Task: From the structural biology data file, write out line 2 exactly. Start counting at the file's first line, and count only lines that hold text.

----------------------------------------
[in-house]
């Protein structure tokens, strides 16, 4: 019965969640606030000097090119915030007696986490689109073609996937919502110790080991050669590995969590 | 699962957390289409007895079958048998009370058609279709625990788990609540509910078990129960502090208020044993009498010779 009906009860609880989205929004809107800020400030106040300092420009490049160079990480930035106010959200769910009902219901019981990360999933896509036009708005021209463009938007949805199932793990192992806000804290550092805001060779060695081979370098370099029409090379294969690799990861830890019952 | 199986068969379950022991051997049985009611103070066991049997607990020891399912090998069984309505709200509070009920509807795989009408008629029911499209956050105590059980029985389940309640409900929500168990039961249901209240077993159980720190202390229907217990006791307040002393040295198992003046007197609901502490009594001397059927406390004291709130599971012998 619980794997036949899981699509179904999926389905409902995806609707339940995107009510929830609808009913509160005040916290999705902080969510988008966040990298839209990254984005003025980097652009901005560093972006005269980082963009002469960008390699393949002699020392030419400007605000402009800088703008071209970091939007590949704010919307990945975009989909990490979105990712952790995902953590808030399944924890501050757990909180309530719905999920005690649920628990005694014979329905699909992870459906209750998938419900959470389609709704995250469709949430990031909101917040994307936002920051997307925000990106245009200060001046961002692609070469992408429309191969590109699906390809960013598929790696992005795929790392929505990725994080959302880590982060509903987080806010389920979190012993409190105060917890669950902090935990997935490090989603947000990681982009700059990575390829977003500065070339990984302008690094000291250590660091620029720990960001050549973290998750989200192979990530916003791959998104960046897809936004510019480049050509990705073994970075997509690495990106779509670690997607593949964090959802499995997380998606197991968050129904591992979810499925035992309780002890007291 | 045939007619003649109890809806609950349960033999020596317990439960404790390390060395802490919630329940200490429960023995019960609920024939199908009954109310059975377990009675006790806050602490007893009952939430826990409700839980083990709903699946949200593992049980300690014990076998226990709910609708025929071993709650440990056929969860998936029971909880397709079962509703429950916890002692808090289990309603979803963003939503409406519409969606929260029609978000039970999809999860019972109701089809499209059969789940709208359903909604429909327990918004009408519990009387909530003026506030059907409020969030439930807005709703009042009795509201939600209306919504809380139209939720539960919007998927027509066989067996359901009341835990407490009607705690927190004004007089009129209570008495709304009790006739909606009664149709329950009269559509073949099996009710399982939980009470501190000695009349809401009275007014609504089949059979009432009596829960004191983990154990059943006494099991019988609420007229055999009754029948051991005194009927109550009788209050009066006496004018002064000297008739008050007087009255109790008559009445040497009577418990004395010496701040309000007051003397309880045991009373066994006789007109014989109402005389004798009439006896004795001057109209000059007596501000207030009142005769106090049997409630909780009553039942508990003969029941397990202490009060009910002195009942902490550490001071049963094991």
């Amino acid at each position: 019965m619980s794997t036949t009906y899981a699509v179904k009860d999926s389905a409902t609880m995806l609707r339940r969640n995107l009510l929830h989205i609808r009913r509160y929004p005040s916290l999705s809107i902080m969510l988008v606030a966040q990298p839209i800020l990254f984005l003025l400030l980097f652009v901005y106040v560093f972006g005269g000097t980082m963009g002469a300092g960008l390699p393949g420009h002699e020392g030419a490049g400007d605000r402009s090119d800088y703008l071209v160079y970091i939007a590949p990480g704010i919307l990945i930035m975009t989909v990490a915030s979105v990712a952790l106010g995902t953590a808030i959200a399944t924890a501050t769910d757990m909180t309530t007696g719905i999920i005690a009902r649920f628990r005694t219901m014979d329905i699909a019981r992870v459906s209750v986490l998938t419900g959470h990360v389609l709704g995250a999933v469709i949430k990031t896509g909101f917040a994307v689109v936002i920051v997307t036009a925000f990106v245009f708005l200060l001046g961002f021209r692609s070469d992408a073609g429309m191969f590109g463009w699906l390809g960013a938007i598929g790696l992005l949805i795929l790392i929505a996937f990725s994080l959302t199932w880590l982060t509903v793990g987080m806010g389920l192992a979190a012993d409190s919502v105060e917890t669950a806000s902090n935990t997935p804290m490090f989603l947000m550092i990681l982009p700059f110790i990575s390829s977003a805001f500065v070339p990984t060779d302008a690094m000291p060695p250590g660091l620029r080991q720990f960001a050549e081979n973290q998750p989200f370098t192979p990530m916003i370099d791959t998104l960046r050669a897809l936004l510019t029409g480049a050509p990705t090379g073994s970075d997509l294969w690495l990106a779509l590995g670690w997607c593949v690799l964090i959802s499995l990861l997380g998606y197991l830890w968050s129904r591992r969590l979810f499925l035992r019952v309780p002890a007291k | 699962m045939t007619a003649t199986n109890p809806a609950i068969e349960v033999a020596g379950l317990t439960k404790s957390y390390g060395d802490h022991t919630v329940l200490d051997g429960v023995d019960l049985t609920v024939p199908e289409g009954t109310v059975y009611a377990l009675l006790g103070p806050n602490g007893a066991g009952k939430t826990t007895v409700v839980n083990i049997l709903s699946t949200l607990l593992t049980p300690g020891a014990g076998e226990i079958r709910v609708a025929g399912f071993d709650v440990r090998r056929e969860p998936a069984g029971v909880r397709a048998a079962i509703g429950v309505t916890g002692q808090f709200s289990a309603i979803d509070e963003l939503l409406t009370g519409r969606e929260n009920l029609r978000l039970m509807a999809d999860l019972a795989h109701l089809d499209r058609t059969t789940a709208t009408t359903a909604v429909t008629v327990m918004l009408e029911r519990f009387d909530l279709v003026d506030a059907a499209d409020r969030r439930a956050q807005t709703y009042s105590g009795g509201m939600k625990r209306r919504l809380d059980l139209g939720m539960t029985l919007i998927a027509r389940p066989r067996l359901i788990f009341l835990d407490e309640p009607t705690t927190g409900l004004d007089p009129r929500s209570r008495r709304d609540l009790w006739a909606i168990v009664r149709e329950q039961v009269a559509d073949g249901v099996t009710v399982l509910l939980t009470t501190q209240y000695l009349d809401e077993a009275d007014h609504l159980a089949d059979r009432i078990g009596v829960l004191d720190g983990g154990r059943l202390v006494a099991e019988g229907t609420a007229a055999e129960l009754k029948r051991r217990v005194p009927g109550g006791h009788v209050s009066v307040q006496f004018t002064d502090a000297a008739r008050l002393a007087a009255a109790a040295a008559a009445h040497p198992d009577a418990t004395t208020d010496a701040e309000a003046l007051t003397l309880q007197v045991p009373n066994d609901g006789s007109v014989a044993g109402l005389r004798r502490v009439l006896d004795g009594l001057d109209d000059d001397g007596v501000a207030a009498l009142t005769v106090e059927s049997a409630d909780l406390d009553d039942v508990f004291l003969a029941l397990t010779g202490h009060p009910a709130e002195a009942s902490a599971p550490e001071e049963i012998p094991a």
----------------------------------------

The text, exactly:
């Protein structure tokens, strides 16, 4: 019965969640606030000097090119915030007696986490689109073609996937919502110790080991050669590995969590 | 699962957390289409007895079958048998009370058609279709625990788990609540509910078990129960502090208020044993009498010779 009906009860609880989205929004809107800020400030106040300092420009490049160079990480930035106010959200769910009902219901019981990360999933896509036009708005021209463009938007949805199932793990192992806000804290550092805001060779060695081979370098370099029409090379294969690799990861830890019952 | 199986068969379950022991051997049985009611103070066991049997607990020891399912090998069984309505709200509070009920509807795989009408008629029911499209956050105590059980029985389940309640409900929500168990039961249901209240077993159980720190202390229907217990006791307040002393040295198992003046007197609901502490009594001397059927406390004291709130599971012998 619980794997036949899981699509179904999926389905409902995806609707339940995107009510929830609808009913509160005040916290999705902080969510988008966040990298839209990254984005003025980097652009901005560093972006005269980082963009002469960008390699393949002699020392030419400007605000402009800088703008071209970091939007590949704010919307990945975009989909990490979105990712952790995902953590808030399944924890501050757990909180309530719905999920005690649920628990005694014979329905699909992870459906209750998938419900959470389609709704995250469709949430990031909101917040994307936002920051997307925000990106245009200060001046961002692609070469992408429309191969590109699906390809960013598929790696992005795929790392929505990725994080959302880590982060509903987080806010389920979190012993409190105060917890669950902090935990997935490090989603947000990681982009700059990575390829977003500065070339990984302008690094000291250590660091620029720990960001050549973290998750989200192979990530916003791959998104960046897809936004510019480049050509990705073994970075997509690495990106779509670690997607593949964090959802499995997380998606197991968050129904591992979810499925035992309780002890007291 | 045939007619003649109890809806609950349960033999020596317990439960404790390390060395802490919630329940200490429960023995019960609920024939199908009954109310059975377990009675006790806050602490007893009952939430826990409700839980083990709903699946949200593992049980300690014990076998226990709910609708025929071993709650440990056929969860998936029971909880397709079962509703429950916890002692808090289990309603979803963003939503409406519409969606929260029609978000039970999809999860019972109701089809499209059969789940709208359903909604429909327990918004009408519990009387909530003026506030059907409020969030439930807005709703009042009795509201939600209306919504809380139209939720539960919007998927027509066989067996359901009341835990407490009607705690927190004004007089009129209570008495709304009790006739909606009664149709329950009269559509073949099996009710399982939980009470501190000695009349809401009275007014609504089949059979009432009596829960004191983990154990059943006494099991019988609420007229055999009754029948051991005194009927109550009788209050009066006496004018002064000297008739008050007087009255109790008559009445040497009577418990004395010496701040309000007051003397309880045991009373066994006789007109014989109402005389004798009439006896004795001057109209000059007596501000207030009142005769106090049997409630909780009553039942508990003969029941397990202490009060009910002195009942902490550490001071049963094991």